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Robot-assisted Surgery in Urology

Prof. Dr. Christian Gratzke, Medical Director of the Department of Urology speaks about the function and possible uses of the Da Vinci robot at the Medical Center - University of Freiburg.

Robotically assisted surgery has established itself in many fields of surgery in the last ten to 15 years. We use robot-assisted surgery in many areas at the Medical Center - University of Freiburg. Not only in urology, but most of all in visceral surgery, in thoracic surgery, and also in gynecology. We are using a so-called Da Vinci robot here. This device had a monopoly position for many years, but more devices are sure to come into the market over the next few years.

Personally, I have already done over a thousand of these operations, and of course it takes a long time to be able to use these devices, too. It is important to remember that a robot cannot do anything on its own. It is operated by you or by the surgeon in the same way as the scalpel is used in open surgery. This means that the robot alone does not perform a good surgery, and depending on the operation you need, you will require a study group of 200 to 300 operations to be able to deliver correspondingly good results.

Why do we even use robots to operate?

We use robots because we want to have a better view of the anatomy. We are talking about a ten to 12 fold enlargement of the organs, which is a great improvement for the surgeon. We are talking about a 3D view the console allows us to have. All in all, it is a very pleasant way for a surgeon to operate, it is tremorless. Many studies, at least in urology, have shown that blood loss is also significantly lower than with so-called open surgery. We have been using these systems for many years.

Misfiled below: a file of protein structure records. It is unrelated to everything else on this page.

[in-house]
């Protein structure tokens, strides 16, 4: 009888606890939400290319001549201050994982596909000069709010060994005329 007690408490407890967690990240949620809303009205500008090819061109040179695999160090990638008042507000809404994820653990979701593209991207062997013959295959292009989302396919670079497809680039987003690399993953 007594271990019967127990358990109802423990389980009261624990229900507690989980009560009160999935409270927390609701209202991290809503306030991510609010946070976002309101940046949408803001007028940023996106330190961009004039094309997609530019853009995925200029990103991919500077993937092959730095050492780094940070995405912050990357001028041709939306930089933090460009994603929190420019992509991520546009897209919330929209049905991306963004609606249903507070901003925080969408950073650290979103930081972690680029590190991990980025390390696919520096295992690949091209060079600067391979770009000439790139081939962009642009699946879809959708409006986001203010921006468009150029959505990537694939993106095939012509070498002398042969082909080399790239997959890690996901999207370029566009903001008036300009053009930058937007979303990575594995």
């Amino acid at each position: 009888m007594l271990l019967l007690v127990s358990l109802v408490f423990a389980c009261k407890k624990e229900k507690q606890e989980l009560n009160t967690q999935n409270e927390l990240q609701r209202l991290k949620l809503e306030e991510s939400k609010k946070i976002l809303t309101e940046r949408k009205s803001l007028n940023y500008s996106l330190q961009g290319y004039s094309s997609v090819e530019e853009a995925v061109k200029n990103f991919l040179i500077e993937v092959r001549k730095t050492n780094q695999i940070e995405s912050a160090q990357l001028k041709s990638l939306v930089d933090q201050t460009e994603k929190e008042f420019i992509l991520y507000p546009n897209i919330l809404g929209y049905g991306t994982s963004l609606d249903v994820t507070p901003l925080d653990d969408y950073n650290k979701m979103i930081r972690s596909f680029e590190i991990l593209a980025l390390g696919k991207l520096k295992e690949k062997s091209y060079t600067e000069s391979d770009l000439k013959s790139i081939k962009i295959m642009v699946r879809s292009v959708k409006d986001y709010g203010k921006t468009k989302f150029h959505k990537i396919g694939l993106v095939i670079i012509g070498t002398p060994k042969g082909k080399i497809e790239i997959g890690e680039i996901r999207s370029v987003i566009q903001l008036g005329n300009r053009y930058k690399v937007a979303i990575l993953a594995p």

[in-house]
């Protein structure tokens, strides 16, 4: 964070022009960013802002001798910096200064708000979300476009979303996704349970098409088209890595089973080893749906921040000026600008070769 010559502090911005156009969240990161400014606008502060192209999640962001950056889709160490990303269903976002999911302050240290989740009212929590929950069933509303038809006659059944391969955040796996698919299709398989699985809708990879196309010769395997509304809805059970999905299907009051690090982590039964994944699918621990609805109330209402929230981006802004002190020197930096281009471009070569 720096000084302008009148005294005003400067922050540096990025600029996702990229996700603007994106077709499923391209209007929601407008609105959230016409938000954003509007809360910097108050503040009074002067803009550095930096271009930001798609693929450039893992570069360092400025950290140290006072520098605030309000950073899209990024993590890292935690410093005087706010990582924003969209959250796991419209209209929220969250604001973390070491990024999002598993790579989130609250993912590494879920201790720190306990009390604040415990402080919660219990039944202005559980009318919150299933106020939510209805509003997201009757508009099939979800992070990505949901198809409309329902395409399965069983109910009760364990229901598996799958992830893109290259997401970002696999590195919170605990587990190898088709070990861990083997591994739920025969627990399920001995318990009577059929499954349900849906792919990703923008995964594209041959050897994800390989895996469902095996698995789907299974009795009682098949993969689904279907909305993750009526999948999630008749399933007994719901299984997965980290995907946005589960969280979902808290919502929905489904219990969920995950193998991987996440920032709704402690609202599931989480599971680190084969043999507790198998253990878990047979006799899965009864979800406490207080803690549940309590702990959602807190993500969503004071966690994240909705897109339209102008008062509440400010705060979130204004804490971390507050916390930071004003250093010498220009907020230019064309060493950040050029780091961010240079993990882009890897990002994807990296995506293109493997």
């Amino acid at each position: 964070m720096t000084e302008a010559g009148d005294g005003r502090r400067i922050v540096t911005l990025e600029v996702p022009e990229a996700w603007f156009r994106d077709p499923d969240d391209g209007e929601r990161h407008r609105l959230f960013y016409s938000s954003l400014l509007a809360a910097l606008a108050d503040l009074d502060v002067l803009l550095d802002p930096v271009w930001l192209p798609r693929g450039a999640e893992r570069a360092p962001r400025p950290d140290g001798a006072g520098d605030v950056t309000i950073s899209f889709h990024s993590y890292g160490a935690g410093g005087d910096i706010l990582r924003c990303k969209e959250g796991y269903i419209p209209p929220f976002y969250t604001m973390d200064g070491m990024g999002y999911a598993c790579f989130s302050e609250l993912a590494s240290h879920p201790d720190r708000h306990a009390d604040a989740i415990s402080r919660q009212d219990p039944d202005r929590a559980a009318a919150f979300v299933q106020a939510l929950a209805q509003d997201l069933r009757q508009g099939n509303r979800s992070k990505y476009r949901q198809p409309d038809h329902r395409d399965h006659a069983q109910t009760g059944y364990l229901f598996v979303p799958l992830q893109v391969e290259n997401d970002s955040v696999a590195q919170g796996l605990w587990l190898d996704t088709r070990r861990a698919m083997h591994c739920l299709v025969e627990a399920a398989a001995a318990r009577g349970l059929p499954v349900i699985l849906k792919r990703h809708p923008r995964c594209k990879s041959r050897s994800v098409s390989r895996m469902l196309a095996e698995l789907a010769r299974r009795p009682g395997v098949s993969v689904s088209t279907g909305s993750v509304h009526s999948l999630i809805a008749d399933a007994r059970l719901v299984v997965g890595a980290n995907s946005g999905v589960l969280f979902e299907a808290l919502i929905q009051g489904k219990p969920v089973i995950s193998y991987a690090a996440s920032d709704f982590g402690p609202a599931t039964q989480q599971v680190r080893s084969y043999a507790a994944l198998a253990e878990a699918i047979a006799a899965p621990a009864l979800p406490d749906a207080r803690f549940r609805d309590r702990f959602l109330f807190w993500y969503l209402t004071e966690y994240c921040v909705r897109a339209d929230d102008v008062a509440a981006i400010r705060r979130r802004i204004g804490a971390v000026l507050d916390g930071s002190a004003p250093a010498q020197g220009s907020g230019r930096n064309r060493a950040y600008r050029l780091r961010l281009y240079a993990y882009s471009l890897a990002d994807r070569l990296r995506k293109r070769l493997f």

Where are we heading now? Where should the future be?

We don't have any haptic feeling with the devices we are currently using. That means we don't feel when the devices meet resistance. This haptic feeling  should be added in the next few years. What we also expect is that big data will find its way into computer systems. Meaning that you can import several thousand data records from patients and operations, which has the advantage that it gives you a very precise knowledge of where or how you can operate the best. This means that the computer could be able to show you where blood vessels are, for example, or structures that you do not want to irritate.

These devices will hit the market in the near future. It is certainly a development that will continue for the next five to ten years until such devices are ready for the market.

Yes, the topic of prostate cancer is a very common topic because the prevalence of prostate cancer is very high. We are talking about the most common tumor in men, but not the tumor from which most patients actually die. And that's because we act very efficiently by early detection, screening. How do we do that?

By ascertaining the PSA value, by digital-rectal palpation of the prostate, but also increasingly by improving imaging. A very precise diagnosis is possible especially by MRI, but also by PSMA-PET / CT.

If a patient has prostate cancer that can be confined to an area, there are two therapy alternatives for him. On the one hand, there is radical prostatectomy, i.e. surgery, surgical removal of the prostate, on the other hand there is radiation therapy.

With this new generation of robots it is now possible to operate the prostate very precisely and also very gently. Personally, I am very honest with the patients and tell them that side effects and complications such as incontinence and impotence that can always occur, and cannot be avoided on principle even in robotic surgery.

The surgeon's experience is of importance. This applies to open surgery as well as to robot surgery. However, if you have a surgeon who can handle the robot very well, then you have the opportunity to see the structures, especially the nerves, very well and thus also protect them. Because of this, the incontinence and impotence rates are low. Another advantage of the robot is that patients are back on their feet faster, can go about their normal lives again sooner, and simply recover more quickly.

Who is robot-assisted surgery suitable for?

Basically for all patients. There are few exceptions. If a patient, in our case, has been operated several times on the abdomen, the adhesions that develop here can make access somewhat more difficult. It is still possible, it is just very complex. The same goes for patients who may have malformations in the brain, on the vessels. That means that if a patient has had a stroke or has an aneurysm in the brain for example, he cannot go into the head-down tilt position that we need to operate, and it is better not to do this type of surgery.

Prof. Dr. Christian Gratzke, Medical Director of the Department of Urology

Department of Urology